Guest Artist Playlist // American Trappist

By July 2, 2018PLAYLIST

Tierra Whack – “Black Nails”

“My brother and I exchange music probably once a month, maybe more. Recently he sent me Whack World by Tierra Whack, mentioning she was from Philadelphia. This record hooked me immediately; it is refreshing and original. It’s hard to pick a single track, and since they’re all exactly one minute in length, I recommend giving the whole thing a spin on your next commute.”

Sam Evian – “IDGAF 

“I’ve been a fan of Sam’s writing since he was fronting the Brooklyn based art-rock band Celestial Shore. His first record Premium is excellent and I certainly burned it out last summer. Just in time, Sam released You, Forever (his second record for Saddle Creek) earlier this spring. If this track doesn’t grab you immediately, start with Premium and work your way forward. By the time you arrive at You, Forever, you’ll find it to be just a little deeper, groovier and slightly more personal than it’s pop forward predecessor.”

Timber Timbre – “Grifting”

“Timber Timbre is the band I tell people to check out when they say they like my band, since they’re usually who I’m trying to rip off. All their records are good, and “Grifting” is the first track off their most recent record Sincerely, Future Pollution. It’s haunting, unusual and danceable. If you like this, be sure to check out their record Hot Dreams, followed by the S/T, followed by anything. They don’t really ever disappoint.”

Kirin J Callahan – “Big Enough”

“What can I say, there’s nothing like it. This track features Alex Cameron, probably most famous for his duet with Angel Olsen entitled “Stranger’s Kiss,” released last year. Not for the faint of heart, but surprisingly sincere and endearing. If you enjoy this recording, don’t skip the music video.”

Big Bill – “Peak Physique”

“If you’re willing to start at the beginning of Stand By Your Bill, you’ll find it hard to ignore. It’s odd, dark, exciting and unique. The bizarre arrangements are often contrasted with heavy lyrics about life, death and identity. Sometimes you just need Big Bill.”

Daniel Romano – “Roya”

“Rarely do I meet another songwriter who listens to Daniel Romano but ‘those who know, know.’ Daniel has a very big catalog, and this might be kind of a strange place to walk in on it, but I love this song so much. It’s off his most recent record Modern Pressure. He’s a juggernaut songwriter and if this does anything for you at all, start and Sleep Beneath The Willows and work your way forward through the catalog.”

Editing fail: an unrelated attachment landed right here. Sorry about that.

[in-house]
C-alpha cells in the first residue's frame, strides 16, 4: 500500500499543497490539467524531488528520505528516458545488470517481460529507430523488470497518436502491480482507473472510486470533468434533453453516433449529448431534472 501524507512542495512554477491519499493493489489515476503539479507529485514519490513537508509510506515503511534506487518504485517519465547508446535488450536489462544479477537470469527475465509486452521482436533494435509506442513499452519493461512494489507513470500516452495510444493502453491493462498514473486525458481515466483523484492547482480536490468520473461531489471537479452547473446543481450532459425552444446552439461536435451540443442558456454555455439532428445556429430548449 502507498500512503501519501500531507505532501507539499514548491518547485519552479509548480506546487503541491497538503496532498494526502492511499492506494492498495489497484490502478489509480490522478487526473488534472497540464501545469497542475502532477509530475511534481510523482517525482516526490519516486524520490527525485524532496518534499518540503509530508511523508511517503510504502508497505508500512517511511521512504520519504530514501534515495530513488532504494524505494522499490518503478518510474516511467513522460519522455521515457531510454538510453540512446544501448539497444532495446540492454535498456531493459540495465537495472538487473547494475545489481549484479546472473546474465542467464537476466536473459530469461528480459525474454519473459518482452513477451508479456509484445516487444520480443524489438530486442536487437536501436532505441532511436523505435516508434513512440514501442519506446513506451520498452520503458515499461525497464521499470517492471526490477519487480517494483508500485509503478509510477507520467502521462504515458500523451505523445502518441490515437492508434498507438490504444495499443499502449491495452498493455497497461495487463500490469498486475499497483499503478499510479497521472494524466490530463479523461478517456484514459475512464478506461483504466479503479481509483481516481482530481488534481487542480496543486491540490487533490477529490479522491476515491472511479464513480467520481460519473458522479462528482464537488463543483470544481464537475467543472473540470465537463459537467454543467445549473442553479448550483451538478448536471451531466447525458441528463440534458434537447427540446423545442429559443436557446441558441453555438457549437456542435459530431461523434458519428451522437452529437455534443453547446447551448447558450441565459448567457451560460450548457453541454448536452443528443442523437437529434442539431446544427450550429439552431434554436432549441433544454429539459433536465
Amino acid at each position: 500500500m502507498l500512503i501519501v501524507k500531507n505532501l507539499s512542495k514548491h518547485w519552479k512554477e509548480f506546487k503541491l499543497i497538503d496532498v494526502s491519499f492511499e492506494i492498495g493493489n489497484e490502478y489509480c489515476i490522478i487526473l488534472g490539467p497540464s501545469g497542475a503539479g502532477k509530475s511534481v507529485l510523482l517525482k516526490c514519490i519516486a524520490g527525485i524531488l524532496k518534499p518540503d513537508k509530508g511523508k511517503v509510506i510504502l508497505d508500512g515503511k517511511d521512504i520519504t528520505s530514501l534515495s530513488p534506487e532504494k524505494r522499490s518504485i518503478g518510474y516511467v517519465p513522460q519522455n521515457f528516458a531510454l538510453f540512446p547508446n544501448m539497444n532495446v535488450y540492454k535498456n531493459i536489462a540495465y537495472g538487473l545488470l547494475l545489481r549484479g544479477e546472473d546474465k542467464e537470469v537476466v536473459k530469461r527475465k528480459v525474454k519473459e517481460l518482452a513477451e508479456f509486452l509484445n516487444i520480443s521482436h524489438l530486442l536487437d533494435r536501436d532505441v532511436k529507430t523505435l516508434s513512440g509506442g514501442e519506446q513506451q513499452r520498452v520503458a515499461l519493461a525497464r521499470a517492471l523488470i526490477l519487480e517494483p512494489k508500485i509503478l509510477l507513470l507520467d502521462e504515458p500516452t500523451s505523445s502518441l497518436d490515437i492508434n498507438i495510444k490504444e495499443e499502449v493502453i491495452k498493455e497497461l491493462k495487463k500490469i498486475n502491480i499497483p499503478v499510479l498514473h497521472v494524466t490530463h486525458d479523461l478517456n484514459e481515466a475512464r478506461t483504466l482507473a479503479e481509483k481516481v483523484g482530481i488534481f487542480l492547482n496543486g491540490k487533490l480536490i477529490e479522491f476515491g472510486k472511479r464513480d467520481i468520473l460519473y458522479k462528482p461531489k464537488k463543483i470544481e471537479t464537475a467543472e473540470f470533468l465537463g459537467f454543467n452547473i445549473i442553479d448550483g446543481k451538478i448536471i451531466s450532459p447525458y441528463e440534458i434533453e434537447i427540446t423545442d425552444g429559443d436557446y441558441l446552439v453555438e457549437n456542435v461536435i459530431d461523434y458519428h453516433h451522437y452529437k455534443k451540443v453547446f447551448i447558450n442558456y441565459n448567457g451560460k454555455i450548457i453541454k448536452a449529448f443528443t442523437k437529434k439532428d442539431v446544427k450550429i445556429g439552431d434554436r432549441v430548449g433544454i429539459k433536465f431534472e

Lykke Li – “sex money feelings die”

“If you’re familiar with Lykke Li you’ll know she didn’t always sound like this. Still, it feels like a relatively natural next step for the Scandinavian vocalist. This record cuts pretty deep emotionally, and pairs really well with a late, humid summer night.”

Tinariwen – “Sastanàqqàm”

“If you need a break from Indie Rock and Hip-Hop, consider Morocco’s Tinariwen. The vocals are earthy and raw, the guitar playing is unique and extremely well executed, and the rhythms are nothing short of infectious. Maybe winning a Grammy does still actually mean something.”

Ashley Monroe – “Orphan”

“I heard an interview with Ashley on NPR before I had ever heard her music. She talked mostly about how hard it is to find a scene to blend in with in the (country) music industry, especially when you can’t help but be yourself. I really identify with that, so I threw on the record and wasn’t disappointed. Something tells me the country is headed for a new golden age, and maybe Ashley Monroe’s Sparrow will help build the bridge for those who wouldn’t otherwise be listening.”

Cass McCombs – “The Same Thing”

“I love Cass McCombs; he’s my favorite modern American songwriter. This track is off my favorite record of his entitled Humor Risk, though I highly recommend starting early in the catalog with A. If it’s too lo-fi for you, skip ahead to the more recent stuff and work your way backwards. Cass is constantly reminding me how to write a song, and why I got into songwriting to begin with. It might seems tame on the surface, but the deeper you dig into his lyrics, the weirder and more exciting it gets. I picked this track because it feels good and is easy to listen to, but there’s much, much more for those willing to explore the less commercially successful parts of his extensive catalog.”

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